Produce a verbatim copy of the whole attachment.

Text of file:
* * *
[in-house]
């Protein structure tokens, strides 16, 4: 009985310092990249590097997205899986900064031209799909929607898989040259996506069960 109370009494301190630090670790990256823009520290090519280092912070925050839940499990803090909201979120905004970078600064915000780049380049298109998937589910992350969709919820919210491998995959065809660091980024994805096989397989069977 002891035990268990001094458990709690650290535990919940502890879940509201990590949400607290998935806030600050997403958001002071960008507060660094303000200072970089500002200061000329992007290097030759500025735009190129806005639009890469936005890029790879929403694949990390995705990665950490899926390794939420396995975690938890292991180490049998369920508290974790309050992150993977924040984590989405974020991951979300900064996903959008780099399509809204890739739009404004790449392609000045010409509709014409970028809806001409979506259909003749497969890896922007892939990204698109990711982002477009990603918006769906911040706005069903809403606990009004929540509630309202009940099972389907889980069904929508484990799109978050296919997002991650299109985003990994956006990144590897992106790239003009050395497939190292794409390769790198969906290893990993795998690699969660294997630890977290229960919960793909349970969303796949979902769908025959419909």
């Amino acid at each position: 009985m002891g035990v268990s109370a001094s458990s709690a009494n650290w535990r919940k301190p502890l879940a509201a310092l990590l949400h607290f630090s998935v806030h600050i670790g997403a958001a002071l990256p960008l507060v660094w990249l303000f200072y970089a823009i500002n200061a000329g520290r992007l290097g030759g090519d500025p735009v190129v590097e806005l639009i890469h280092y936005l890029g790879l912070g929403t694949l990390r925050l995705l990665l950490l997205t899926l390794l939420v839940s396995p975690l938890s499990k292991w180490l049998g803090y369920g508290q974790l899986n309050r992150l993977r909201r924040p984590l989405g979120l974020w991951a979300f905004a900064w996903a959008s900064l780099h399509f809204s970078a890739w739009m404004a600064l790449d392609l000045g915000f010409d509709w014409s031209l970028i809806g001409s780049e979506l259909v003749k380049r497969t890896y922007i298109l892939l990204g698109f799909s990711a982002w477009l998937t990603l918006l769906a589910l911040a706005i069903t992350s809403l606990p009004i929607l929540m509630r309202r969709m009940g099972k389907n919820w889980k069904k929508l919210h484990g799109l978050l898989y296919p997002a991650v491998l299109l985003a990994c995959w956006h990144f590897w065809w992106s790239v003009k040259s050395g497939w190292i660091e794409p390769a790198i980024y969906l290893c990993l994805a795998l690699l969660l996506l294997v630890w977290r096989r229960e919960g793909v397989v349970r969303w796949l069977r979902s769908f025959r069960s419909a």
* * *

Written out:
[in-house]
């Protein structure tokens, strides 16, 4: 009985310092990249590097997205899986900064031209799909929607898989040259996506069960 109370009494301190630090670790990256823009520290090519280092912070925050839940499990803090909201979120905004970078600064915000780049380049298109998937589910992350969709919820919210491998995959065809660091980024994805096989397989069977 002891035990268990001094458990709690650290535990919940502890879940509201990590949400607290998935806030600050997403958001002071960008507060660094303000200072970089500002200061000329992007290097030759500025735009190129806005639009890469936005890029790879929403694949990390995705990665950490899926390794939420396995975690938890292991180490049998369920508290974790309050992150993977924040984590989405974020991951979300900064996903959008780099399509809204890739739009404004790449392609000045010409509709014409970028809806001409979506259909003749497969890896922007892939990204698109990711982002477009990603918006769906911040706005069903809403606990009004929540509630309202009940099972389907889980069904929508484990799109978050296919997002991650299109985003990994956006990144590897992106790239003009050395497939190292794409390769790198969906290893990993795998690699969660294997630890977290229960919960793909349970969303796949979902769908025959419909």
């Amino acid at each position: 009985m002891g035990v268990s109370a001094s458990s709690a009494n650290w535990r919940k301190p502890l879940a509201a310092l990590l949400h607290f630090s998935v806030h600050i670790g997403a958001a002071l990256p960008l507060v660094w990249l303000f200072y970089a823009i500002n200061a000329g520290r992007l290097g030759g090519d500025p735009v190129v590097e806005l639009i890469h280092y936005l890029g790879l912070g929403t694949l990390r925050l995705l990665l950490l997205t899926l390794l939420v839940s396995p975690l938890s499990k292991w180490l049998g803090y369920g508290q974790l899986n309050r992150l993977r909201r924040p984590l989405g979120l974020w991951a979300f905004a900064w996903a959008s900064l780099h399509f809204s970078a890739w739009m404004a600064l790449d392609l000045g915000f010409d509709w014409s031209l970028i809806g001409s780049e979506l259909v003749k380049r497969t890896y922007i298109l892939l990204g698109f799909s990711a982002w477009l998937t990603l918006l769906a589910l911040a706005i069903t992350s809403l606990p009004i929607l929540m509630r309202r969709m009940g099972k389907n919820w889980k069904k929508l919210h484990g799109l978050l898989y296919p997002a991650v491998l299109l985003a990994c995959w956006h990144f590897w065809w992106s790239v003009k040259s050395g497939w190292i660091e794409p390769a790198i980024y969906l290893c990993l994805a795998l690699l969660l996506l294997v630890w977290r096989r229960e919960g793909v397989v349970r969303w796949l069977r979902s769908f025959r069960s419909a």